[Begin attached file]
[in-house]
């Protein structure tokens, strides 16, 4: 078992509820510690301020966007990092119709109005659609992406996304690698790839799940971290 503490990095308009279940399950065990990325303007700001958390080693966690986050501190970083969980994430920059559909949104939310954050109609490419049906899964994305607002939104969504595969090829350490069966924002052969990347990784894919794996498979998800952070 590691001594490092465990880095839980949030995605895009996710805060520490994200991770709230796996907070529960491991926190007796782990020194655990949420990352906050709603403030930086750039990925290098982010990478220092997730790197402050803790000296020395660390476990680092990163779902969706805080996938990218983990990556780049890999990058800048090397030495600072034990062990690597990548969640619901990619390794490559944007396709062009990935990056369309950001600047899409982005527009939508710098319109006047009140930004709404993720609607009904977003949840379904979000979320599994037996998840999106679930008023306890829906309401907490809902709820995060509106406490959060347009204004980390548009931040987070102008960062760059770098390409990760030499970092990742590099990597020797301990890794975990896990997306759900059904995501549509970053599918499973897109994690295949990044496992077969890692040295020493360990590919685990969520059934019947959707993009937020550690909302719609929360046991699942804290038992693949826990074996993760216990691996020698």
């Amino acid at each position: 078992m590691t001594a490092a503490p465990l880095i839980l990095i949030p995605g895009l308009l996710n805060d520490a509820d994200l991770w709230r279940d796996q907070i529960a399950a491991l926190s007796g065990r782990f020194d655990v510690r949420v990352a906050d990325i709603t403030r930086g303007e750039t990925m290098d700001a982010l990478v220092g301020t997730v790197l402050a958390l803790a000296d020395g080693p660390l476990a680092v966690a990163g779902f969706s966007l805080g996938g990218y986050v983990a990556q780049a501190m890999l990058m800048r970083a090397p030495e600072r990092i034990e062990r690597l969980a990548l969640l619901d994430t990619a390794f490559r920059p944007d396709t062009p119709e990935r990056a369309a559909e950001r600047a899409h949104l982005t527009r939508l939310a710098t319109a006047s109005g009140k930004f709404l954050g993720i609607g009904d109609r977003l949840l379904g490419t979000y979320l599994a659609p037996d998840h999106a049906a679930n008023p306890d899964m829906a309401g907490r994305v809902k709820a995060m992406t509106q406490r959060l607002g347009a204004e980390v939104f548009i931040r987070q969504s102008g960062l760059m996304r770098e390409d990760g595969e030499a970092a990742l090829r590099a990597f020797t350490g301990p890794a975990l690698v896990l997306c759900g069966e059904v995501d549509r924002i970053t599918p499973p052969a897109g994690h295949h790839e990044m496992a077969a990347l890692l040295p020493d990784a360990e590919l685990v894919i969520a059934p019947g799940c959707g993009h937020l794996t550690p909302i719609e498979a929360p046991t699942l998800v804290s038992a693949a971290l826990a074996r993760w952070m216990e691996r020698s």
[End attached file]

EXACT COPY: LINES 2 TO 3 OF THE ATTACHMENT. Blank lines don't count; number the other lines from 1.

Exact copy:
């Protein structure tokens, strides 16, 4: 078992509820510690301020966007990092119709109005659609992406996304690698790839799940971290 503490990095308009279940399950065990990325303007700001958390080693966690986050501190970083969980994430920059559909949104939310954050109609490419049906899964994305607002939104969504595969090829350490069966924002052969990347990784894919794996498979998800952070 590691001594490092465990880095839980949030995605895009996710805060520490994200991770709230796996907070529960491991926190007796782990020194655990949420990352906050709603403030930086750039990925290098982010990478220092997730790197402050803790000296020395660390476990680092990163779902969706805080996938990218983990990556780049890999990058800048090397030495600072034990062990690597990548969640619901990619390794490559944007396709062009990935990056369309950001600047899409982005527009939508710098319109006047009140930004709404993720609607009904977003949840379904979000979320599994037996998840999106679930008023306890829906309401907490809902709820995060509106406490959060347009204004980390548009931040987070102008960062760059770098390409990760030499970092990742590099990597020797301990890794975990896990997306759900059904995501549509970053599918499973897109994690295949990044496992077969890692040295020493360990590919685990969520059934019947959707993009937020550690909302719609929360046991699942804290038992693949826990074996993760216990691996020698």
């Amino acid at each position: 078992m590691t001594a490092a503490p465990l880095i839980l990095i949030p995605g895009l308009l996710n805060d520490a509820d994200l991770w709230r279940d796996q907070i529960a399950a491991l926190s007796g065990r782990f020194d655990v510690r949420v990352a906050d990325i709603t403030r930086g303007e750039t990925m290098d700001a982010l990478v220092g301020t997730v790197l402050a958390l803790a000296d020395g080693p660390l476990a680092v966690a990163g779902f969706s966007l805080g996938g990218y986050v983990a990556q780049a501190m890999l990058m800048r970083a090397p030495e600072r990092i034990e062990r690597l969980a990548l969640l619901d994430t990619a390794f490559r920059p944007d396709t062009p119709e990935r990056a369309a559909e950001r600047a899409h949104l982005t527009r939508l939310a710098t319109a006047s109005g009140k930004f709404l954050g993720i609607g009904d109609r977003l949840l379904g490419t979000y979320l599994a659609p037996d998840h999106a049906a679930n008023p306890d899964m829906a309401g907490r994305v809902k709820a995060m992406t509106q406490r959060l607002g347009a204004e980390v939104f548009i931040r987070q969504s102008g960062l760059m996304r770098e390409d990760g595969e030499a970092a990742l090829r590099a990597f020797t350490g301990p890794a975990l690698v896990l997306c759900g069966e059904v995501d549509r924002i970053t599918p499973p052969a897109g994690h295949h790839e990044m496992a077969a990347l890692l040295p020493d990784a360990e590919l685990v894919i969520a059934p019947g799940c959707g993009h937020l794996t550690p909302i719609e498979a929360p046991t699942l998800v804290s038992a693949a971290l826990a074996r993760w952070m216990e691996r020698s």